How to Put Your Business Through a Financial Detox

The following is a guest post by Nick Rojas. Nick combines 20 years of experience working with and consulting for small to medium businesses and a passion for journalism to help readers grow.

Health is wealth – this saying is often construed to mean that being healthy is just as important, if not more important, than having money. In the business world, though, this is literally true: the financial health of a company is paramount to its survival, flourishing, and hopefully production of wealth. In the corporal sense, detox is the elimination of harmful elements from the body; in business, detox is also the elimination of harmful elements.

Elements that may become financially harmful in business are poor capital structures and costs (too much or too expensive debt), poor collections policies, cash flow imbalances, and unfavorable purchasing terms. Do note this list is not extensive.

Improve Capital Structure and Costs

Capital structure is how much debt and how much equity is in a business. Every business is different, and there are legitimate reasons to have high levels of debt. Having extreme levels of debt, though, may directly affect your corporal health (not to mention your business health). The key is to keep the cost of the debt low. If you have long-term loans and you’ve become more successful since you took on the loans, it may be possible to refinance into lower rates. One of the most overlooked places for small businesses to save money is expensive debt.

Make collections more consistent

If your business extends credit to customers often, you need to track the payments closely. With today’s technology, it is easy to tabulate average collection times per customer. If some customers have noticeably longer payment periods, determine whether you need a more stringent policy.

You can also implement methods to encourage on-time payments. If your entire customer base has a rather long accounts receivable turnover, consider implementing more stringent collections policies company-wide.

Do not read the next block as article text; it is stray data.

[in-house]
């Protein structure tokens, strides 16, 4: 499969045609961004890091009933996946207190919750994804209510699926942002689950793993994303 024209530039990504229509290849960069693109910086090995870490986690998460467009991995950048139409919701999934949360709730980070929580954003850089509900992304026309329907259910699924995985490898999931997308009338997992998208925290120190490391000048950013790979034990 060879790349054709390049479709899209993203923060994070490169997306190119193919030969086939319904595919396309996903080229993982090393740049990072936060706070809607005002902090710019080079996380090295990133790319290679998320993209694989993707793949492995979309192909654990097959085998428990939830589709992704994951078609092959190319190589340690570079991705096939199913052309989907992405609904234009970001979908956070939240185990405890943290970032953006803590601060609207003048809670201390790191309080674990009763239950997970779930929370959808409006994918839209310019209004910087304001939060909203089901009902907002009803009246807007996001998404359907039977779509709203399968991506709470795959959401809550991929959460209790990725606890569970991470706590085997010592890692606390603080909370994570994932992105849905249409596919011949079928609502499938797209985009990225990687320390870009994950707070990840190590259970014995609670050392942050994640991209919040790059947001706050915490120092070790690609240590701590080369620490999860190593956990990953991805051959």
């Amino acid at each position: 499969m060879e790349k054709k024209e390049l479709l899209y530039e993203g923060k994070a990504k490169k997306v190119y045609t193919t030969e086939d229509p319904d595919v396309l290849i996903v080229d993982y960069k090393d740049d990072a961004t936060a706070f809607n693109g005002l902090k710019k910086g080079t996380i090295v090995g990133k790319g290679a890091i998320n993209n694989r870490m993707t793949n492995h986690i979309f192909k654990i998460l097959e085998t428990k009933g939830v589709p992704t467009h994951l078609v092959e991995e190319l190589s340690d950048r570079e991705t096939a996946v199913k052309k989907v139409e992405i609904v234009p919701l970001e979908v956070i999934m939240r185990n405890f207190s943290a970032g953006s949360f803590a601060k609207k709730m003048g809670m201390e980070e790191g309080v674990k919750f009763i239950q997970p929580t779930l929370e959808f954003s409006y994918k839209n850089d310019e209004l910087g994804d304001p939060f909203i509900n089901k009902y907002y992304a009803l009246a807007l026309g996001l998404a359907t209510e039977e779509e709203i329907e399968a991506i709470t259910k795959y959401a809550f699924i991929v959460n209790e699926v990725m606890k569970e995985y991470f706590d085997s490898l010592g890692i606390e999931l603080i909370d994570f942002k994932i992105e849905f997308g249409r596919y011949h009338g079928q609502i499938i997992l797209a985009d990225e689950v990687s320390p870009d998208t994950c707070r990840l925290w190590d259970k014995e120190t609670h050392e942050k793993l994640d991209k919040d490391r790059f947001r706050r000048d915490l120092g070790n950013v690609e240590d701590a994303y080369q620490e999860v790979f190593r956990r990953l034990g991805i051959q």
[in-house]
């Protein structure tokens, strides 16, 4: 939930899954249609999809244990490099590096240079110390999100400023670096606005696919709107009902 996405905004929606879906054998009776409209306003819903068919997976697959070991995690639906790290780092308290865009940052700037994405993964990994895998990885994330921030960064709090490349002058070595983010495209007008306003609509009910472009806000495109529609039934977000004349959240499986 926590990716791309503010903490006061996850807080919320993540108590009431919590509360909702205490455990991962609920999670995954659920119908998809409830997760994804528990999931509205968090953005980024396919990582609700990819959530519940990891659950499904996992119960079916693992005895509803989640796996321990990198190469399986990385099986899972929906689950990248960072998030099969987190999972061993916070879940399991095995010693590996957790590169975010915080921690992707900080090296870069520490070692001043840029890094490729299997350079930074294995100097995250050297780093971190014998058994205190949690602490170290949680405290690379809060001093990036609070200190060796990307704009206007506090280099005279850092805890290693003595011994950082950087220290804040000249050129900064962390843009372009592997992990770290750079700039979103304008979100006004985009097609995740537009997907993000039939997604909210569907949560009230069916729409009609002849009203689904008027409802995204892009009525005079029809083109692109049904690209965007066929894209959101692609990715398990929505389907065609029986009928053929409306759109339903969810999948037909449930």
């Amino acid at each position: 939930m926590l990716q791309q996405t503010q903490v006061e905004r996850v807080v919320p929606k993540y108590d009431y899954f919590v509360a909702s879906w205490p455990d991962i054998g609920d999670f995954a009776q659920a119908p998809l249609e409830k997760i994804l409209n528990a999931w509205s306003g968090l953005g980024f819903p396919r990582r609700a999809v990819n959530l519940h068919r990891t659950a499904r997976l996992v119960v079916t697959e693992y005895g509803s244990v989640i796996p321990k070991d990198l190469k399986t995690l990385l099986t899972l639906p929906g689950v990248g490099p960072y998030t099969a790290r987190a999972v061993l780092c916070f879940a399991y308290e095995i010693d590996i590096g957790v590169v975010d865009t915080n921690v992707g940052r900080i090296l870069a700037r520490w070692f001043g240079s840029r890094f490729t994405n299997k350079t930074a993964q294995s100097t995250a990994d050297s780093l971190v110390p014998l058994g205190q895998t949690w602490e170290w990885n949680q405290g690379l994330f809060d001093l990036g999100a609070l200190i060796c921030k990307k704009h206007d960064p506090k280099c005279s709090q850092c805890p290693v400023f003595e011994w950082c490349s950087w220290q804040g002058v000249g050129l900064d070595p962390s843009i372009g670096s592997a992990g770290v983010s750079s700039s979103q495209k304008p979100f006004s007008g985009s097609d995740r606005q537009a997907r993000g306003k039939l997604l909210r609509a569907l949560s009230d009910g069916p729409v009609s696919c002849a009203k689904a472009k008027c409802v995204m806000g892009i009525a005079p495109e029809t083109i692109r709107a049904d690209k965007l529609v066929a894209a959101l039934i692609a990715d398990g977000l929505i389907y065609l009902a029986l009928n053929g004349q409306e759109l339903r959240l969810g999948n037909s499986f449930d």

Having steady and predictable income is important to maintain cash flows in balance. If your accounts receivable collections are too difficult to predict, you won’t be able to make informed and accurate business decisions.

Correct Cash Flow Imbalances

This requires diving into the overall budget and finances of your company. If you notice cash inflows do not at least match cash outflows, you are necessarily burning cash or savings. During periods of economic difficulty or fast growth, this is an acceptable situation. But if it seems your company is chronically imbalanced, you need to correct this.

Find out if you can refinance for better capital costs. Determine if your accounts receivable are reasonable. Then look at your other expenditures. Expenditures largely fall under your control, while income is highly dependent on market conditions. So your next step is to look through expenditures and determine if anything can be changed.

Are you paying too many people? Can some jobs be automated? Payroll is a weighty line item for every business – consider reducing its weight. If you don’t want to lay anyone off via automation, you can shift work from internal, non-value-producing roles to customer-facing, value-generating roles like sales. Then you can reduce costs and simultaneously increase revenues.

Negotiate better deals

If you have a long-established and mutually-beneficial relationship with suppliers or customers, consider negotiating your terms. If you haven’t raised your prices in a decade, you can suggest a small price increase to your customers. If you have been faithfully purchasing in bulk from the same supplier, see if they would be willing to offer slightly better terms. Negotiating better terms is another way to improve revenue and reduce costs.

You don’t have to do everything at once. Start by looking at overall trends, and narrow down what you can feasibly do now and what must wait. The process will take time, but your business will turn out healthier for it in the end.

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